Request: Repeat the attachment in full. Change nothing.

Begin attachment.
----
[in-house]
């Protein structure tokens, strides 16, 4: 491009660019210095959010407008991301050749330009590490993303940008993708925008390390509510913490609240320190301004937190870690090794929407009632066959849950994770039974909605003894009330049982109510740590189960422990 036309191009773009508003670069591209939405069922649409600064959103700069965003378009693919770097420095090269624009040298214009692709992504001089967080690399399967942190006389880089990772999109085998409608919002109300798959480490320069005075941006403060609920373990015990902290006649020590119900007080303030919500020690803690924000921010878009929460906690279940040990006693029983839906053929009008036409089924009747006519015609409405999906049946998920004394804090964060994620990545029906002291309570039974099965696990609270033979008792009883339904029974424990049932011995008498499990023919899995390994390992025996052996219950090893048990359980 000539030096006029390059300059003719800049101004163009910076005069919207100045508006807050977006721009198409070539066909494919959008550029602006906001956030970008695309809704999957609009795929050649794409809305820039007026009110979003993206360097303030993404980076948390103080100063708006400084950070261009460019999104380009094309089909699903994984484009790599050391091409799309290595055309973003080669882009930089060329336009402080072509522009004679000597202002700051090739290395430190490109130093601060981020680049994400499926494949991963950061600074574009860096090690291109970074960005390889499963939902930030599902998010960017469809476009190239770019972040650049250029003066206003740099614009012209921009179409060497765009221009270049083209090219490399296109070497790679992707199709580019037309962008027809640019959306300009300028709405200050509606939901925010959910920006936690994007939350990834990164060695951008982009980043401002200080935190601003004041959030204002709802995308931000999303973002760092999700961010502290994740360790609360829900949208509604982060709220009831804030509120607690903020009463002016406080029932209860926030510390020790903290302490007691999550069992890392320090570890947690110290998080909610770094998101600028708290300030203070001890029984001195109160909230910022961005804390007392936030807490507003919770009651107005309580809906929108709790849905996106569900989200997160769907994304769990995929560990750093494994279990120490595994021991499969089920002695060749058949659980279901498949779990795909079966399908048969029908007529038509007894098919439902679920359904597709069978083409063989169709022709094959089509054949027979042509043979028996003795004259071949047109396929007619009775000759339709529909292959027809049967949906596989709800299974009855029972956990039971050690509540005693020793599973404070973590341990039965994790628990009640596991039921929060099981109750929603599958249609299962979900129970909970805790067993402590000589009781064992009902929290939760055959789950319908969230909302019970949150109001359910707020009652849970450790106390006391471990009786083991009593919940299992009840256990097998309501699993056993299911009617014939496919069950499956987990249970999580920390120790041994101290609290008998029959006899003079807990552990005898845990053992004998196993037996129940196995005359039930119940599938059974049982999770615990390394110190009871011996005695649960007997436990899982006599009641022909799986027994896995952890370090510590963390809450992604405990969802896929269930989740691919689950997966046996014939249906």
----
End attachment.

[in-house]
């Protein structure tokens, strides 16, 4: 491009660019210095959010407008991301050749330009590490993303940008993708925008390390509510913490609240320190301004937190870690090794929407009632066959849950994770039974909605003894009330049982109510740590189960422990 036309191009773009508003670069591209939405069922649409600064959103700069965003378009693919770097420095090269624009040298214009692709992504001089967080690399399967942190006389880089990772999109085998409608919002109300798959480490320069005075941006403060609920373990015990902290006649020590119900007080303030919500020690803690924000921010878009929460906690279940040990006693029983839906053929009008036409089924009747006519015609409405999906049946998920004394804090964060994620990545029906002291309570039974099965696990609270033979008792009883339904029974424990049932011995008498499990023919899995390994390992025996052996219950090893048990359980 000539030096006029390059300059003719800049101004163009910076005069919207100045508006807050977006721009198409070539066909494919959008550029602006906001956030970008695309809704999957609009795929050649794409809305820039007026009110979003993206360097303030993404980076948390103080100063708006400084950070261009460019999104380009094309089909699903994984484009790599050391091409799309290595055309973003080669882009930089060329336009402080072509522009004679000597202002700051090739290395430190490109130093601060981020680049994400499926494949991963950061600074574009860096090690291109970074960005390889499963939902930030599902998010960017469809476009190239770019972040650049250029003066206003740099614009012209921009179409060497765009221009270049083209090219490399296109070497790679992707199709580019037309962008027809640019959306300009300028709405200050509606939901925010959910920006936690994007939350990834990164060695951008982009980043401002200080935190601003004041959030204002709802995308931000999303973002760092999700961010502290994740360790609360829900949208509604982060709220009831804030509120607690903020009463002016406080029932209860926030510390020790903290302490007691999550069992890392320090570890947690110290998080909610770094998101600028708290300030203070001890029984001195109160909230910022961005804390007392936030807490507003919770009651107005309580809906929108709790849905996106569900989200997160769907994304769990995929560990750093494994279990120490595994021991499969089920002695060749058949659980279901498949779990795909079966399908048969029908007529038509007894098919439902679920359904597709069978083409063989169709022709094959089509054949027979042509043979028996003795004259071949047109396929007619009775000759339709529909292959027809049967949906596989709800299974009855029972956990039971050690509540005693020793599973404070973590341990039965994790628990009640596991039921929060099981109750929603599958249609299962979900129970909970805790067993402590000589009781064992009902929290939760055959789950319908969230909302019970949150109001359910707020009652849970450790106390006391471990009786083991009593919940299992009840256990097998309501699993056993299911009617014939496919069950499956987990249970999580920390120790041994101290609290008998029959006899003079807990552990005898845990053992004998196993037996129940196995005359039930119940599938059974049982999770615990390394110190009871011996005695649960007997436990899982006599009641022909799986027994896995952890370090510590963390809450992604405990969802896929269930989740691919689950997966046996014939249906």